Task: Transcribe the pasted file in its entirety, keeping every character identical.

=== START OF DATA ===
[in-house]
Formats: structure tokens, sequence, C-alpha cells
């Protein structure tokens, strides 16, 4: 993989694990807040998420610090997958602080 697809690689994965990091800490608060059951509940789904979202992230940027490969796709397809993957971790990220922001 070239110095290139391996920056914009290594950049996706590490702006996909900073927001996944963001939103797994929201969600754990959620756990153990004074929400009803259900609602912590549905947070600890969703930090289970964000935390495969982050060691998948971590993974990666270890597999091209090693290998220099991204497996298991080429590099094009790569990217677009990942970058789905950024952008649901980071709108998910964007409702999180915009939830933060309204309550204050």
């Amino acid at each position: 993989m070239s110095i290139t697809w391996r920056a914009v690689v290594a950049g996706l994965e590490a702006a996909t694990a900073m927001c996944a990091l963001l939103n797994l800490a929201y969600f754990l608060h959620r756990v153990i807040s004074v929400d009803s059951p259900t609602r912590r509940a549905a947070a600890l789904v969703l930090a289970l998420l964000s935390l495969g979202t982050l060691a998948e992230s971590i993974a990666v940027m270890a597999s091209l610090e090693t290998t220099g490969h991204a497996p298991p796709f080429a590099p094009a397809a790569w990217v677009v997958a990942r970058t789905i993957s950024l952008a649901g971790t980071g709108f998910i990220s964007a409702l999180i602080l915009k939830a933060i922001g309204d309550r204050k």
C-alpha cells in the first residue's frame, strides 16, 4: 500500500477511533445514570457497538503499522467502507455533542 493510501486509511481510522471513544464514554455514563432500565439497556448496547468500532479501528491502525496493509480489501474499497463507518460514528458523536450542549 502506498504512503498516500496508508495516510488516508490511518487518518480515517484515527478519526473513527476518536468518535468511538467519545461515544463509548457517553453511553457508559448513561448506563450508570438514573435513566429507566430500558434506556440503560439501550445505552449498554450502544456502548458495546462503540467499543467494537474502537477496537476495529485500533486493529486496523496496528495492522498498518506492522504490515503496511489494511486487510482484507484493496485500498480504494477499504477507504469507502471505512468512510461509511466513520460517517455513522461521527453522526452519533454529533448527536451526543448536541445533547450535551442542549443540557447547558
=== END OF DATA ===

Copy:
[in-house]
Formats: structure tokens, sequence, C-alpha cells
């Protein structure tokens, strides 16, 4: 993989694990807040998420610090997958602080 697809690689994965990091800490608060059951509940789904979202992230940027490969796709397809993957971790990220922001 070239110095290139391996920056914009290594950049996706590490702006996909900073927001996944963001939103797994929201969600754990959620756990153990004074929400009803259900609602912590549905947070600890969703930090289970964000935390495969982050060691998948971590993974990666270890597999091209090693290998220099991204497996298991080429590099094009790569990217677009990942970058789905950024952008649901980071709108998910964007409702999180915009939830933060309204309550204050």
């Amino acid at each position: 993989m070239s110095i290139t697809w391996r920056a914009v690689v290594a950049g996706l994965e590490a702006a996909t694990a900073m927001c996944a990091l963001l939103n797994l800490a929201y969600f754990l608060h959620r756990v153990i807040s004074v929400d009803s059951p259900t609602r912590r509940a549905a947070a600890l789904v969703l930090a289970l998420l964000s935390l495969g979202t982050l060691a998948e992230s971590i993974a990666v940027m270890a597999s091209l610090e090693t290998t220099g490969h991204a497996p298991p796709f080429a590099p094009a397809a790569w990217v677009v997958a990942r970058t789905i993957s950024l952008a649901g971790t980071g709108f998910i990220s964007a409702l999180i602080l915009k939830a933060i922001g309204d309550r204050k």
C-alpha cells in the first residue's frame, strides 16, 4: 500500500477511533445514570457497538503499522467502507455533542 493510501486509511481510522471513544464514554455514563432500565439497556448496547468500532479501528491502525496493509480489501474499497463507518460514528458523536450542549 502506498504512503498516500496508508495516510488516508490511518487518518480515517484515527478519526473513527476518536468518535468511538467519545461515544463509548457517553453511553457508559448513561448506563450508570438514573435513566429507566430500558434506556440503560439501550445505552449498554450502544456502548458495546462503540467499543467494537474502537477496537476495529485500533486493529486496523496496528495492522498498518506492522504490515503496511489494511486487510482484507484493496485500498480504494477499504477507504469507502471505512468512510461509511466513520460517517455513522461521527453522526452519533454529533448527536451526543448536541445533547450535551442542549443540557447547558